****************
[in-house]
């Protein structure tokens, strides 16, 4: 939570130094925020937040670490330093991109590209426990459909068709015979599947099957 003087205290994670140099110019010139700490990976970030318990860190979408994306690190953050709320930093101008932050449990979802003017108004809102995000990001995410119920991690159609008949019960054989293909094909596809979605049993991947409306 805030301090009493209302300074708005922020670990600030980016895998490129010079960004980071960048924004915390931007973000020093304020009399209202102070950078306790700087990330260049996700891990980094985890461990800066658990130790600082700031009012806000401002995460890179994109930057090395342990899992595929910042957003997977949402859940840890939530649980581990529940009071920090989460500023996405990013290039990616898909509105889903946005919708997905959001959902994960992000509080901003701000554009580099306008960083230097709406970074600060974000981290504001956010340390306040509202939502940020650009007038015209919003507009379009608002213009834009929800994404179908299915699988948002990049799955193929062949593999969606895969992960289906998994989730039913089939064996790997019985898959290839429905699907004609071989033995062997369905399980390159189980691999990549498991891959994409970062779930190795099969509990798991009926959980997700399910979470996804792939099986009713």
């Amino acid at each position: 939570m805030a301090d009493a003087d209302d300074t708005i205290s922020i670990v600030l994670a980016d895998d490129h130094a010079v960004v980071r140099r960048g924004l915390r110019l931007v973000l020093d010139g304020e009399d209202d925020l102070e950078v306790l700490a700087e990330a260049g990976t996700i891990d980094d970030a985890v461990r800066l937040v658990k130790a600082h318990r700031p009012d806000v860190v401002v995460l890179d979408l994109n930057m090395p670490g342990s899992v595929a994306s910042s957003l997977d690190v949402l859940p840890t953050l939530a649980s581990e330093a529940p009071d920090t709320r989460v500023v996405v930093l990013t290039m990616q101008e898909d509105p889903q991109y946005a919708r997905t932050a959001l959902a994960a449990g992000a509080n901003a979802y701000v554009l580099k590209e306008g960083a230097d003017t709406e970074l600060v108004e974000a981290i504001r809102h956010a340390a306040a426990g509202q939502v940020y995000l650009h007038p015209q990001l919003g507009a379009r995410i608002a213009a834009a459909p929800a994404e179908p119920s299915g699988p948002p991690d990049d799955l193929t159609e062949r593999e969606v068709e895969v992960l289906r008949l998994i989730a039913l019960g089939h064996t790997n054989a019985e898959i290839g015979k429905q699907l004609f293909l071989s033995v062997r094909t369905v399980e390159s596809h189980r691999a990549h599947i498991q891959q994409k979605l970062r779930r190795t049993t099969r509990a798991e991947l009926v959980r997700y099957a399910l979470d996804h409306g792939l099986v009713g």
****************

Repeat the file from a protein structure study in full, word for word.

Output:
[in-house]
């Protein structure tokens, strides 16, 4: 939570130094925020937040670490330093991109590209426990459909068709015979599947099957 003087205290994670140099110019010139700490990976970030318990860190979408994306690190953050709320930093101008932050449990979802003017108004809102995000990001995410119920991690159609008949019960054989293909094909596809979605049993991947409306 805030301090009493209302300074708005922020670990600030980016895998490129010079960004980071960048924004915390931007973000020093304020009399209202102070950078306790700087990330260049996700891990980094985890461990800066658990130790600082700031009012806000401002995460890179994109930057090395342990899992595929910042957003997977949402859940840890939530649980581990529940009071920090989460500023996405990013290039990616898909509105889903946005919708997905959001959902994960992000509080901003701000554009580099306008960083230097709406970074600060974000981290504001956010340390306040509202939502940020650009007038015209919003507009379009608002213009834009929800994404179908299915699988948002990049799955193929062949593999969606895969992960289906998994989730039913089939064996790997019985898959290839429905699907004609071989033995062997369905399980390159189980691999990549498991891959994409970062779930190795099969509990798991009926959980997700399910979470996804792939099986009713």
């Amino acid at each position: 939570m805030a301090d009493a003087d209302d300074t708005i205290s922020i670990v600030l994670a980016d895998d490129h130094a010079v960004v980071r140099r960048g924004l915390r110019l931007v973000l020093d010139g304020e009399d209202d925020l102070e950078v306790l700490a700087e990330a260049g990976t996700i891990d980094d970030a985890v461990r800066l937040v658990k130790a600082h318990r700031p009012d806000v860190v401002v995460l890179d979408l994109n930057m090395p670490g342990s899992v595929a994306s910042s957003l997977d690190v949402l859940p840890t953050l939530a649980s581990e330093a529940p009071d920090t709320r989460v500023v996405v930093l990013t290039m990616q101008e898909d509105p889903q991109y946005a919708r997905t932050a959001l959902a994960a449990g992000a509080n901003a979802y701000v554009l580099k590209e306008g960083a230097d003017t709406e970074l600060v108004e974000a981290i504001r809102h956010a340390a306040a426990g509202q939502v940020y995000l650009h007038p015209q990001l919003g507009a379009r995410i608002a213009a834009a459909p929800a994404e179908p119920s299915g699988p948002p991690d990049d799955l193929t159609e062949r593999e969606v068709e895969v992960l289906r008949l998994i989730a039913l019960g089939h064996t790997n054989a019985e898959i290839g015979k429905q699907l004609f293909l071989s033995v062997r094909t369905v399980e390159s596809h189980r691999a990549h599947i498991q891959q994409k979605l970062r779930r190795t049993t099969r509990a798991e991947l009926v959980r997700y099957a399910l979470d996804h409306g792939l099986v009713g």